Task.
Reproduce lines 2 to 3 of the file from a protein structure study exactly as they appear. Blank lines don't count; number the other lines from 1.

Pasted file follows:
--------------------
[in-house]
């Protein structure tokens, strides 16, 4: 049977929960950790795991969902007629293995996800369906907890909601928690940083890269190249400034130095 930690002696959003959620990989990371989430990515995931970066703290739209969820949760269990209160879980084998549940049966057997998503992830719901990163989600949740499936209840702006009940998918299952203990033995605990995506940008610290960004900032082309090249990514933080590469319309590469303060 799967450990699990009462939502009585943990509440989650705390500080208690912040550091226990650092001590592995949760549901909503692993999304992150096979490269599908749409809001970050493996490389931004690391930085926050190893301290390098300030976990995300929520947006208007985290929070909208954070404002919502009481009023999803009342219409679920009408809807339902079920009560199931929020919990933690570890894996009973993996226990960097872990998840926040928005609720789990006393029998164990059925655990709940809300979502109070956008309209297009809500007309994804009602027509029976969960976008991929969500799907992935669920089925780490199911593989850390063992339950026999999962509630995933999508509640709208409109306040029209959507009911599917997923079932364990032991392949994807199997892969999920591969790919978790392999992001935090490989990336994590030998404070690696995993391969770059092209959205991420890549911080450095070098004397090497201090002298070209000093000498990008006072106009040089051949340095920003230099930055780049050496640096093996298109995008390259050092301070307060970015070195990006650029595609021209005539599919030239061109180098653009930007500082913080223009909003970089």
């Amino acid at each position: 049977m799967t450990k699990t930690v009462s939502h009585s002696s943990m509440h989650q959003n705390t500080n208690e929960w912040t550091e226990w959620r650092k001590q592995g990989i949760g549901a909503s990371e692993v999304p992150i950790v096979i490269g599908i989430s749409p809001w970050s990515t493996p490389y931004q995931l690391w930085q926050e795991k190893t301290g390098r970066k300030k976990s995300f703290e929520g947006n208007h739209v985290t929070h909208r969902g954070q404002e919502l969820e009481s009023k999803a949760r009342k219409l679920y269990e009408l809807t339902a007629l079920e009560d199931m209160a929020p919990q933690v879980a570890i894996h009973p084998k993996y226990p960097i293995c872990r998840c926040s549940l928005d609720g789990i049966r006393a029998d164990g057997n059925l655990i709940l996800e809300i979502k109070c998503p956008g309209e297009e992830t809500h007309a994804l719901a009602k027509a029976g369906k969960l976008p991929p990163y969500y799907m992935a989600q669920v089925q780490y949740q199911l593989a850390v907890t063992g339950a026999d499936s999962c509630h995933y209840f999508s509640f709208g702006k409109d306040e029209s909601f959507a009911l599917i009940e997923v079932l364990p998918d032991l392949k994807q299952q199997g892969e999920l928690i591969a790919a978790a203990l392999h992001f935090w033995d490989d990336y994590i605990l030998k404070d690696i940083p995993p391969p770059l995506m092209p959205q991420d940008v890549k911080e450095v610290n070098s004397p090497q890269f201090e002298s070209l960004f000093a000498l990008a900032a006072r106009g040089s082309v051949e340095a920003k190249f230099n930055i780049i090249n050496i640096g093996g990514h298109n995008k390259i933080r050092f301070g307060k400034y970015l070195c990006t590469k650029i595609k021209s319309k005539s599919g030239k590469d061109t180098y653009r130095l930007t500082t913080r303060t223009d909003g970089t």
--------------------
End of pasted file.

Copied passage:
């Protein structure tokens, strides 16, 4: 049977929960950790795991969902007629293995996800369906907890909601928690940083890269190249400034130095 930690002696959003959620990989990371989430990515995931970066703290739209969820949760269990209160879980084998549940049966057997998503992830719901990163989600949740499936209840702006009940998918299952203990033995605990995506940008610290960004900032082309090249990514933080590469319309590469303060 799967450990699990009462939502009585943990509440989650705390500080208690912040550091226990650092001590592995949760549901909503692993999304992150096979490269599908749409809001970050493996490389931004690391930085926050190893301290390098300030976990995300929520947006208007985290929070909208954070404002919502009481009023999803009342219409679920009408809807339902079920009560199931929020919990933690570890894996009973993996226990960097872990998840926040928005609720789990006393029998164990059925655990709940809300979502109070956008309209297009809500007309994804009602027509029976969960976008991929969500799907992935669920089925780490199911593989850390063992339950026999999962509630995933999508509640709208409109306040029209959507009911599917997923079932364990032991392949994807199997892969999920591969790919978790392999992001935090490989990336994590030998404070690696995993391969770059092209959205991420890549911080450095070098004397090497201090002298070209000093000498990008006072106009040089051949340095920003230099930055780049050496640096093996298109995008390259050092301070307060970015070195990006650029595609021209005539599919030239061109180098653009930007500082913080223009909003970089």
């Amino acid at each position: 049977m799967t450990k699990t930690v009462s939502h009585s002696s943990m509440h989650q959003n705390t500080n208690e929960w912040t550091e226990w959620r650092k001590q592995g990989i949760g549901a909503s990371e692993v999304p992150i950790v096979i490269g599908i989430s749409p809001w970050s990515t493996p490389y931004q995931l690391w930085q926050e795991k190893t301290g390098r970066k300030k976990s995300f703290e929520g947006n208007h739209v985290t929070h909208r969902g954070q404002e919502l969820e009481s009023k999803a949760r009342k219409l679920y269990e009408l809807t339902a007629l079920e009560d199931m209160a929020p919990q933690v879980a570890i894996h009973p084998k993996y226990p960097i293995c872990r998840c926040s549940l928005d609720g789990i049966r006393a029998d164990g057997n059925l655990i709940l996800e809300i979502k109070c998503p956008g309209e297009e992830t809500h007309a994804l719901a009602k027509a029976g369906k969960l976008p991929p990163y969500y799907m992935a989600q669920v089925q780490y949740q199911l593989a850390v907890t063992g339950a026999d499936s999962c509630h995933y209840f999508s509640f709208g702006k409109d306040e029209s909601f959507a009911l599917i009940e997923v079932l364990p998918d032991l392949k994807q299952q199997g892969e999920l928690i591969a790919a978790a203990l392999h992001f935090w033995d490989d990336y994590i605990l030998k404070d690696i940083p995993p391969p770059l995506m092209p959205q991420d940008v890549k911080e450095v610290n070098s004397p090497q890269f201090e002298s070209l960004f000093a000498l990008a900032a006072r106009g040089s082309v051949e340095a920003k190249f230099n930055i780049i090249n050496i640096g093996g990514h298109n995008k390259i933080r050092f301070g307060k400034y970015l070195c990006t590469k650029i595609k021209s319309k005539s599919g030239k590469d061109t180098y653009r130095l930007t500082t913080r303060t223009d909003g970089t």